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onamThis week, Hindus in southern India are witnessing some high-spirited celebrations. People in the coastal state of Kerala go crazy over the state festival of Onam, with ten days of feasting, boat races, song, dance and merriment. This year, the most important day of Onam - Thiru Onam - falls on Monday, September 16, 2013.

Onam marks the homecoming of King Mahabali and the beginning of the harvest season. Read the various myths and legends behind its origin.

Spectacular parades of caparisoned elephants, fireworks and the famous Kathakali dance are traditionally associated with Onam. It's also the season of many cultural and sport events and carnivals. All this makes Onam-time a perfect period to visit Kerala, aka "God's Own Country". Find out more about this high-voltage festival. GO

Comments
September 8, 2011 at 6:09 am
(1) hena says:

Onam is a wonderful festival and the celebration is enjoyed the most with delicious Onam foods. Read on to know more http://www.ifood.tv/network/onam

August 28, 2012 at 6:24 am
(2) Rama Rao K says:

The story of Mahabali needs to be viewed from a different but a historic perspective – Mahabali probably represented the peaceful and progressive Dravidians as opposed to the marauding and aggressive invading Aryans who perhaps even resorted to clever subterfuges to conquer. The Aryans were in turn defeated by still more aggressive tribes from Middle East and Central Asia during the medieval periods before being conquered by adventurous and manipulating European colonizers.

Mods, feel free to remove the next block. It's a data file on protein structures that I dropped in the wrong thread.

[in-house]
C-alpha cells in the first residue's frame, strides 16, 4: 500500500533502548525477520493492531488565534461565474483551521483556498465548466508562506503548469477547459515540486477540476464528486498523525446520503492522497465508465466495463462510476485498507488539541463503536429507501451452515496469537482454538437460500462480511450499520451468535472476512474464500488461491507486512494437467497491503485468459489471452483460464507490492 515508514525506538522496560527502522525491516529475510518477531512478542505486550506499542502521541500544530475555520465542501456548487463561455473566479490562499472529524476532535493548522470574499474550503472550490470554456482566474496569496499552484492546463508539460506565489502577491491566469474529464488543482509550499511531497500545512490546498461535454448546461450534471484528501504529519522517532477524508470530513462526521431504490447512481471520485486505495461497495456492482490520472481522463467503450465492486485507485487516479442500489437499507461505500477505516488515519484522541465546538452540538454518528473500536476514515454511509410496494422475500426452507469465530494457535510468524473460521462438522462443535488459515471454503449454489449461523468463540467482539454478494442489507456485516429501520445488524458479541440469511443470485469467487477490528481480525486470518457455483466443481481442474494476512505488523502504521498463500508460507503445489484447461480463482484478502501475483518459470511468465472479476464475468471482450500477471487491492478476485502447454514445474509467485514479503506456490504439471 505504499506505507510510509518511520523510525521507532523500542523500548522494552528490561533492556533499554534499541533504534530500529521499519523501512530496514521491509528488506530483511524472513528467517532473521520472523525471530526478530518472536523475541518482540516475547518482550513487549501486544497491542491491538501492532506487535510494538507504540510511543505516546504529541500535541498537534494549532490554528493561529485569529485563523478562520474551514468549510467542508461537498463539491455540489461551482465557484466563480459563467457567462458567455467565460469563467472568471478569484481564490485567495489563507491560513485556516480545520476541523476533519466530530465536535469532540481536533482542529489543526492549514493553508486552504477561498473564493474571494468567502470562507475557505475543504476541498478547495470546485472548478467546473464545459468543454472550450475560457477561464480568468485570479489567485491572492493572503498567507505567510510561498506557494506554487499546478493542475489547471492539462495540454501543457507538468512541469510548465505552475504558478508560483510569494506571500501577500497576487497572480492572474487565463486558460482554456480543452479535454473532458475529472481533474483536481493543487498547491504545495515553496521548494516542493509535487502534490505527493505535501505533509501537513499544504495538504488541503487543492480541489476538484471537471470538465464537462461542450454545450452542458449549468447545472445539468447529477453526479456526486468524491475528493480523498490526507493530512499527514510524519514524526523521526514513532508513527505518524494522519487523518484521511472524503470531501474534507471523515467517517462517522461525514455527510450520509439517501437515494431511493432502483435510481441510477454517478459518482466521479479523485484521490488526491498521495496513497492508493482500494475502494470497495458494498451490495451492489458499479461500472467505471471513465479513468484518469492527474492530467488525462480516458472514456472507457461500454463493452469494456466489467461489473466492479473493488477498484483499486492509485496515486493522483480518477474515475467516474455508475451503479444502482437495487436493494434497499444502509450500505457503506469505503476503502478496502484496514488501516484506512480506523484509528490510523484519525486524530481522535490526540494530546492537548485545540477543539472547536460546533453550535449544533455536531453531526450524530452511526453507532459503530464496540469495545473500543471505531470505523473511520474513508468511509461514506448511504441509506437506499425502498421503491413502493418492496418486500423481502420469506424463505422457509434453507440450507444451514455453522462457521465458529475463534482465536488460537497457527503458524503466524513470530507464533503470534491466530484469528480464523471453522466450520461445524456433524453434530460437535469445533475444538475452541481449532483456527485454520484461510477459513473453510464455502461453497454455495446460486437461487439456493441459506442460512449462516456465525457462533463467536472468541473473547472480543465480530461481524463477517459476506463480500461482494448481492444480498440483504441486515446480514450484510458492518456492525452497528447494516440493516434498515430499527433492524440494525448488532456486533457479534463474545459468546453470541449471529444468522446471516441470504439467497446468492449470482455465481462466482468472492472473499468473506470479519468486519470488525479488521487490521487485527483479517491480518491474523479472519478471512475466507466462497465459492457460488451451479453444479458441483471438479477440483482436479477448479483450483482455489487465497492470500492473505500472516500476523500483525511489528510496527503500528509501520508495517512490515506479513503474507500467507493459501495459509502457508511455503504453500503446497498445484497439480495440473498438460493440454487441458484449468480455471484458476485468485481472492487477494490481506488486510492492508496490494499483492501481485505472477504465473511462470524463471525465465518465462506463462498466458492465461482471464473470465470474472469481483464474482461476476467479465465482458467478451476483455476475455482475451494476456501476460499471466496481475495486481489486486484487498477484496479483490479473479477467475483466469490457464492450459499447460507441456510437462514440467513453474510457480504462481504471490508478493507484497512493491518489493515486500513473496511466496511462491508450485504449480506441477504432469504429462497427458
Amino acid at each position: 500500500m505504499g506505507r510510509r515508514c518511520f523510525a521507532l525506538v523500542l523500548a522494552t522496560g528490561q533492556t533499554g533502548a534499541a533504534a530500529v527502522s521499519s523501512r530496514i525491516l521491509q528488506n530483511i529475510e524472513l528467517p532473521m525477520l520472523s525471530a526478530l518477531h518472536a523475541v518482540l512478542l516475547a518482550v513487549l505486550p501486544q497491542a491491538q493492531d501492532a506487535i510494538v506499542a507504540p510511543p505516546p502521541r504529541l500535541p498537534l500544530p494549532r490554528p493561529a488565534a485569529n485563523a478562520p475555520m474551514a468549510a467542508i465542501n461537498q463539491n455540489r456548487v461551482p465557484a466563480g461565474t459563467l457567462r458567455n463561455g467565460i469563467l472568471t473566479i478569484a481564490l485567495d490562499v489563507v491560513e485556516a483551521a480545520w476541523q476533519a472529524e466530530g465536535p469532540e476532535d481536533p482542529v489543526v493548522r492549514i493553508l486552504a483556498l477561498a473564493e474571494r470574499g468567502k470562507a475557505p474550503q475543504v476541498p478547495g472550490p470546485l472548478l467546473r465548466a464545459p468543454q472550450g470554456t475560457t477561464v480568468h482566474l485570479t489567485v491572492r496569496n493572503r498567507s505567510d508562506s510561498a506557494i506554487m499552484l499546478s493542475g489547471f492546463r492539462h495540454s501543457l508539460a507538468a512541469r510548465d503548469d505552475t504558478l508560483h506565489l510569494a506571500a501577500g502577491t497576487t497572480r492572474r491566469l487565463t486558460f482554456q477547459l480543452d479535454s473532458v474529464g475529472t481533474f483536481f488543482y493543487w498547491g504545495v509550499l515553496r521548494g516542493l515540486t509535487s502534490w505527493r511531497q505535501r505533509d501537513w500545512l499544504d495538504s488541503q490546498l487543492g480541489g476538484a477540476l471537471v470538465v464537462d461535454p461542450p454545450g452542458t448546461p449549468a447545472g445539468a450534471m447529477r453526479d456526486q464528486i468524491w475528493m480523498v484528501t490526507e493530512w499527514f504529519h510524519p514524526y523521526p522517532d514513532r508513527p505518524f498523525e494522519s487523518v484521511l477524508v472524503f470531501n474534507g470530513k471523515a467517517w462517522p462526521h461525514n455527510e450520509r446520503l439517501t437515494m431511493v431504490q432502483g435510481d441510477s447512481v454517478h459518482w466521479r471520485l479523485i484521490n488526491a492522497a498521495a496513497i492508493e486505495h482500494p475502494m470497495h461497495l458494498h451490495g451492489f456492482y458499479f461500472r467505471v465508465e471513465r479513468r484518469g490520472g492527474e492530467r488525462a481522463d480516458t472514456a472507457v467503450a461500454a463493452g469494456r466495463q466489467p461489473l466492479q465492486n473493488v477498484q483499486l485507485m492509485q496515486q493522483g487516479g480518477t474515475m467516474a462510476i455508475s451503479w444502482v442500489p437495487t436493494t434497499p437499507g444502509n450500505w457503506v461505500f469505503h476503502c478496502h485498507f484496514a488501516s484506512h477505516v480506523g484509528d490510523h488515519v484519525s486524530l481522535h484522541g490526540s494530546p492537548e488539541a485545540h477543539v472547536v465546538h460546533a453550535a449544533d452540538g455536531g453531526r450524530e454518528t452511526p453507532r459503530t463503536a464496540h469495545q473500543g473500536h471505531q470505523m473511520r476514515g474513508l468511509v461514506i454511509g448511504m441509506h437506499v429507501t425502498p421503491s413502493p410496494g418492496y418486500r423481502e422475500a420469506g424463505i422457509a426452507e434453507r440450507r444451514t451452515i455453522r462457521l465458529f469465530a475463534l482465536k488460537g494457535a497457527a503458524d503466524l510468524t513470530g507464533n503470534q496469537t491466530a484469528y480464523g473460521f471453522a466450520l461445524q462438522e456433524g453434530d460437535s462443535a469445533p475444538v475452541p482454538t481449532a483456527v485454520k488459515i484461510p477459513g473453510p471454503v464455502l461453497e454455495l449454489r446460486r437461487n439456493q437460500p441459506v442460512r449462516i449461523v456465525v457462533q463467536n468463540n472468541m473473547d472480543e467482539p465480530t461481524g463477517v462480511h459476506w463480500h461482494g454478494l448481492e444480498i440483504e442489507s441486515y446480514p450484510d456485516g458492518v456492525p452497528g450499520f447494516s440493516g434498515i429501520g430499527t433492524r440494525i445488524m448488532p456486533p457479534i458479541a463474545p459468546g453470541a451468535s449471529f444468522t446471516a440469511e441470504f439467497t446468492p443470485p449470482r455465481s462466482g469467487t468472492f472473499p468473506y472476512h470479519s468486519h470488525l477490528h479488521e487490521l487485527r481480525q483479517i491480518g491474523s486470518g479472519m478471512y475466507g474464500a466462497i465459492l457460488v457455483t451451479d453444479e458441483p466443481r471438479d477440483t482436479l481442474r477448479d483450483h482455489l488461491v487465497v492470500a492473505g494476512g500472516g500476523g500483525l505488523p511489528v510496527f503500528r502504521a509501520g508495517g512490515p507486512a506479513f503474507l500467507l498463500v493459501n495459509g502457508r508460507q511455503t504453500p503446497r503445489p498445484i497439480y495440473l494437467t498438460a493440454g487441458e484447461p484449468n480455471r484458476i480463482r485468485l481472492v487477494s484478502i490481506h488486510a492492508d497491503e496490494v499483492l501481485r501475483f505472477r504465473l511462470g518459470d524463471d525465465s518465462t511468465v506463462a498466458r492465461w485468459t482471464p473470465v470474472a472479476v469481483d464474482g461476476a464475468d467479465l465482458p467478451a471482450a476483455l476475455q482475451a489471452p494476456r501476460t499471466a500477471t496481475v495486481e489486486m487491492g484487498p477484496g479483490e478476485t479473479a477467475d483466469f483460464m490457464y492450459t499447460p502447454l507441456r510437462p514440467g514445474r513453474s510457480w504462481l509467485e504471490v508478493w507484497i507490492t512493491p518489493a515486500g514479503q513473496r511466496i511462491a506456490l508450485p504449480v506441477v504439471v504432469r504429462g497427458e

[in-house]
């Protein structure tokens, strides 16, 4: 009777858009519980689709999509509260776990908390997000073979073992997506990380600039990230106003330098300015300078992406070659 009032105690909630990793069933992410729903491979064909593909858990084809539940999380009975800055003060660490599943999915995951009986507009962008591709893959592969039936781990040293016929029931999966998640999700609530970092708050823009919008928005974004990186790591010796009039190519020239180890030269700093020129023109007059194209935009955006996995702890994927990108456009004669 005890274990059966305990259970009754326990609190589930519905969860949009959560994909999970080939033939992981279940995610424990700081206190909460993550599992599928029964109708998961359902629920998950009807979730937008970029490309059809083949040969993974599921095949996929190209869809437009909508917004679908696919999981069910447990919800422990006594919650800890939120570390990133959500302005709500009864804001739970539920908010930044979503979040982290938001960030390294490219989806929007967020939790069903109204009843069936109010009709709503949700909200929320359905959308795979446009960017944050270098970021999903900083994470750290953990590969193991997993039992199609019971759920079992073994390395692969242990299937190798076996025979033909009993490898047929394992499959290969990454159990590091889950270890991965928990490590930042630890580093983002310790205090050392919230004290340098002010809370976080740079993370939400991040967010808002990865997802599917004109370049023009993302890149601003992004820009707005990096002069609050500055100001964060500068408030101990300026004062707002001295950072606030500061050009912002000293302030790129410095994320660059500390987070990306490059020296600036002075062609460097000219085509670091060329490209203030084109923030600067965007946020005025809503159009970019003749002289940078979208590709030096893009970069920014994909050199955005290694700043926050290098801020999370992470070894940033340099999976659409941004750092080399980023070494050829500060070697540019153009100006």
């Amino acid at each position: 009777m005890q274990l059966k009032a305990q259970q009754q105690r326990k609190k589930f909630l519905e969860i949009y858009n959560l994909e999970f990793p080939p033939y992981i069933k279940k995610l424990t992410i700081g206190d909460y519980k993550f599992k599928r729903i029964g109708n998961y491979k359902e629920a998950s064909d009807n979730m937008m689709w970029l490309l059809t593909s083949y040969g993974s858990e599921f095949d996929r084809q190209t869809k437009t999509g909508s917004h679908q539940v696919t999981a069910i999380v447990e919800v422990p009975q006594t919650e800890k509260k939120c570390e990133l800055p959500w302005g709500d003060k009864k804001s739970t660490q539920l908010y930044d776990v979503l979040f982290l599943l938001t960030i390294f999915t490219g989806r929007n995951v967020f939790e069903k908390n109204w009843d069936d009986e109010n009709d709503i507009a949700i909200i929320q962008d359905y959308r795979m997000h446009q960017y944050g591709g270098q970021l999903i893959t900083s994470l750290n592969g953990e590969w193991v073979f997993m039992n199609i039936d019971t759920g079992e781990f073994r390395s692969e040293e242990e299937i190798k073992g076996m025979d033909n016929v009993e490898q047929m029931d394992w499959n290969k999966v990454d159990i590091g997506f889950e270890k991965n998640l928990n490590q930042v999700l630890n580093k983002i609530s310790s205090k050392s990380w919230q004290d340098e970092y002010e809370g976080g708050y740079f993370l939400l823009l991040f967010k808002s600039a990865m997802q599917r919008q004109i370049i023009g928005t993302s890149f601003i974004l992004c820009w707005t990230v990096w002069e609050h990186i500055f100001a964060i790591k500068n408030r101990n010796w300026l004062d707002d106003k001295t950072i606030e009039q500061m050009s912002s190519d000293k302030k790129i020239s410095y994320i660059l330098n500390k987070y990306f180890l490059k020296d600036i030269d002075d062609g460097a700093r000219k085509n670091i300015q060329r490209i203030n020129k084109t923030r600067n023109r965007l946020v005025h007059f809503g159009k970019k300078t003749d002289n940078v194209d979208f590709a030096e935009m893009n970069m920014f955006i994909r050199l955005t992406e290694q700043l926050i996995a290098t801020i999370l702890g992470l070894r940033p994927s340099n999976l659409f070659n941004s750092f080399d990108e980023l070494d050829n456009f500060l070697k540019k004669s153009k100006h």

September 17, 2013 at 4:43 am
(3) Su says:

Onam falls in the malayalam month of Chingam that follows right after the month of Karkadakom. Karkadakom month is considered the most difficult as incessant rains inundate fields and the constant down pour makes farm produce hard to come by. In fact Onam is usually celebrated about a week after the heavy rains dissipate.
As a very young child when we would come down for a vacation to my grandmother’s house, she would actually ‘save’ vegetables, fruits and sweetmeats for the onam week. I still remember small pumpkins and yams, precious green bananas and melons tied up by string attached to the roof beams in her store room. Suspended mid-air, my cousin and I would make futile schemes to somehow get them down. Often though we would come across a secret stache of jaggery or paada charkara (palm sugar) instead and gorge ourselves till we got caught and thrown out. The tradition of the pookalam (flower carpets) would also have the neighbourhood kids in a tizzy three days prior to when the carpets needed to be laid out. for thirteen nights poor granny would stay partially awake at night or bring all the flower pots into the house, since kids would steal the flowers at night, sometimes tripping over and smashing pots too. The pookalam is laid out for 10 days starting from the 1st day of Onam – with the largest pookalm laid out on the 10th day (thirovonam).
Onam in general injects so much energy into the air after the sogginess of the karkadakom month and that is generally why it’s such a special occassion and marked with so much revelry and feasting by everyone irrespective of caste and creed in Kerala.

September 17, 2013 at 8:37 am
(4) hinduism says:

Thanks, Su, for this wonderful account of Onam that brings back childhood memories so dear to our hearts!

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